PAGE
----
The question is whether the $50,000 which you received before you married is a marital asset that is subject to division, now that you are getting divorced. Arguably, if you received the money before you married, that asset could be viewed as yours. But the longer you are married, especially with children, there is a counter argument that all assets are part of the marital estate. Therefore, the $50,000 might get split on a 50-50 basis, or any other percentage that you negotiate. The bigger issue that this problem presents is whether you are entitled to alimony, which means spousal support, and is a separate stream of income from child support. It is important that you had set aside your career to start a family while your husband pursued his career. The new alimony reform statute in Massachusetts addresses this. You might be able to receive some kind of short term alimony, such as rehabilitative or reimbursement alimony to give you a financial cushion to support yourself or start a new business in the period following your divorce. General term alimony, which is more open-ended, might be appropriate for a long term marriage. This would help to address the sacrifices that you made early in the marriage so that your husband could pursue his career. The new alimony statute has guidelines on both how much alimony gets paid and its duration. In all cases, his capacity to pay alimony and your need to receive alimony are the primary criteria in awarding alimony. There are other important factors that affect alimony. Some of these include cohabitation with another person and retirement. These and other issues may be a trigger to modify or terminate alimony.

Where exactly are you in the divorce process? If you are in the early state of the divorce case, then your wife is required to provide all information about her mother’s bank accounts within the first 45 days of getting served with the Complaint. This is required under Rule 410 of the Massachusetts Rules of Domestic Relations Procedure so it would not be necessary to subpoena the records. If you are beyond the 45 days, the information can be obtained by a Request for Production of Documents and Interrogatories, drafted by your attorney. Generally, your wife has 30 to 45 days to respond to responses to the Request for Production of Documents and Interrogatories. This is part of the usual discovery process that is part of any lawuit. At this stage a subpoena may not be necessary. But if you want to verify that what your wife has provided you is accurate, you may want to subpoena the records. If your case is beyond the discovery stage allowed by the Timelines set by the Probate Court, then your attorney could file a Motion to Extend Discovery, based upon newly found evidence that your wife has hidden assets which she has neither disclosed to you, nor the Court. Arguably, this is fraud, especially if she has put the accounts in her mother’s name in order to avoid disclosing them. If you are getting ready for trial, your attorney could file an Emergency Motion to Extend Discovery to obtain the bank records. The Motion may include a subpoena to obtain the records before trial. The other question to ask you is whether this is the tip of the iceberg? If she is hiding bank accounts, are there other assets that she is hiding? Therefore, you may want to expand the inquiry to other assets. The Massachusetts Child Support Guidelines state that the Probate Court must look at the “combined annual gross income of the parties…” to determine the proper level of child support. The same standard applies to the determination of alimony. Therefore, the income generated by the hidden bank accounts is directly relevant to determine the proper level of child support and/or alimony that your wife may be required to pay. Additionally, the accounts are treated as an asset by the Probate Court and may be divided, along with other assets of the combined marital estate. This will certainly make a big difference in how the income and assets of your divorce are divided between you and your wife. Thoughtful and forceful legal representation is a must.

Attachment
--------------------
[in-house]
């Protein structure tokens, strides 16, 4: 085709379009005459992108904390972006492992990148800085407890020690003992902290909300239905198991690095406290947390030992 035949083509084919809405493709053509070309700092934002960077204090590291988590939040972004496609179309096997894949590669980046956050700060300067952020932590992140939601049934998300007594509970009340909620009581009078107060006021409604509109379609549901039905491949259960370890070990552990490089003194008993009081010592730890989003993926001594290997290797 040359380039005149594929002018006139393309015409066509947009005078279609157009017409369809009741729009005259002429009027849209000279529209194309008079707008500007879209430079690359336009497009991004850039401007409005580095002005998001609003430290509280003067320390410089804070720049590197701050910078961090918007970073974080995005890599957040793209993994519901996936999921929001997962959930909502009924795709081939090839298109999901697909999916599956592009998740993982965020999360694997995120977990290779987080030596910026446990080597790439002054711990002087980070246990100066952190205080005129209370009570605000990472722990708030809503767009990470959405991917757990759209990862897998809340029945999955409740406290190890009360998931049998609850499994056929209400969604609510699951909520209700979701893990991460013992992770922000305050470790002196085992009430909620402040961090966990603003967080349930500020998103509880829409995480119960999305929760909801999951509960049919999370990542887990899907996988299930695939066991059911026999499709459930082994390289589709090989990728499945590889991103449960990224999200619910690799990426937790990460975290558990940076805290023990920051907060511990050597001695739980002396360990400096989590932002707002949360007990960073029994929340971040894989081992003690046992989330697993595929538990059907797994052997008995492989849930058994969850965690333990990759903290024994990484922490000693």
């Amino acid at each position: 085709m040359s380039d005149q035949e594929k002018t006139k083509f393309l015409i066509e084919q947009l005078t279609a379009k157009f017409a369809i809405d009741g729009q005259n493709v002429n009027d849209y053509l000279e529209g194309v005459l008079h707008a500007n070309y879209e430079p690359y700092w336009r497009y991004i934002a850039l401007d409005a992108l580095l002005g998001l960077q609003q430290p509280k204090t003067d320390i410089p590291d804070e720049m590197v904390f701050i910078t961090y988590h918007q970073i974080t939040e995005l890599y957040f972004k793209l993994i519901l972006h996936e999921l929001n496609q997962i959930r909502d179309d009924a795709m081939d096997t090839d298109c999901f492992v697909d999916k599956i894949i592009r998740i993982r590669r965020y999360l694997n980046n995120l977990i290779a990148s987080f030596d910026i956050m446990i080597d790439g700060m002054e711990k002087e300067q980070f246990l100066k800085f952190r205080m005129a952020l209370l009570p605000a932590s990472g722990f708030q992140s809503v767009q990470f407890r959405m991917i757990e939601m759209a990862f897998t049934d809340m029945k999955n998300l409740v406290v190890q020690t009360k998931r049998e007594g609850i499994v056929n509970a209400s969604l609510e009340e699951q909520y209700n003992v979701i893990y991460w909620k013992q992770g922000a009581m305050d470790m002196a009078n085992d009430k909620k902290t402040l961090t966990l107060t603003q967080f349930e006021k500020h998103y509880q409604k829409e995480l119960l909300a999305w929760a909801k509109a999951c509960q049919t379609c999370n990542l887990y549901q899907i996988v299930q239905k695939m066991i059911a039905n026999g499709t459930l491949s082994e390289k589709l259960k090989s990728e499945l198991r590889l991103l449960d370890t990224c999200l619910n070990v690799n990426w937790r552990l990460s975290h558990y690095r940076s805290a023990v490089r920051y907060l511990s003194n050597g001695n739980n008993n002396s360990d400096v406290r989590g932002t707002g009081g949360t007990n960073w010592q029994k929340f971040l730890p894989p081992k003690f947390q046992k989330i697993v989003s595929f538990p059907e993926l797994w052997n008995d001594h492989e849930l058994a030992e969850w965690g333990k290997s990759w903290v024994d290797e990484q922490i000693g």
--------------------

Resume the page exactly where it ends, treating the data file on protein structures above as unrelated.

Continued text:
The injured party must report the defective condition to the property owner within 30 days of the accident. If the injured party reports the defective condition that led to the accident more than 30 days after the accident, he or she may still bring the action, as long as the property owner cannot demonstrate that he or she was prejudiced by the late notice. This assumes that the property in question is privately owned, which this property probably was, since the metal rod was in the parking lot of a package store. The 30 day rule is strictly enforced, however, with respect to publicly owned property. If the injured party does not notify the city or town of the defect, then that may preclude recovery. The property owner always has a duty to keep the property safe for the use of "invitees" which in this case, would be the customers of the package store. Sometimes the property owner can argue that if the defect was "open and obvious" that there is no liability for negligence. Each slip and fall case is fact specific so whether there is liability depends upon the circumstances of each situation.

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Attorney David Rubin serves clients throughout eastern Massachusetts, including communities such as Boston, Boston MetroWest, Framingham, Dedham, Marlborough, Natick, Needham, Newton, Waltham and Worcester.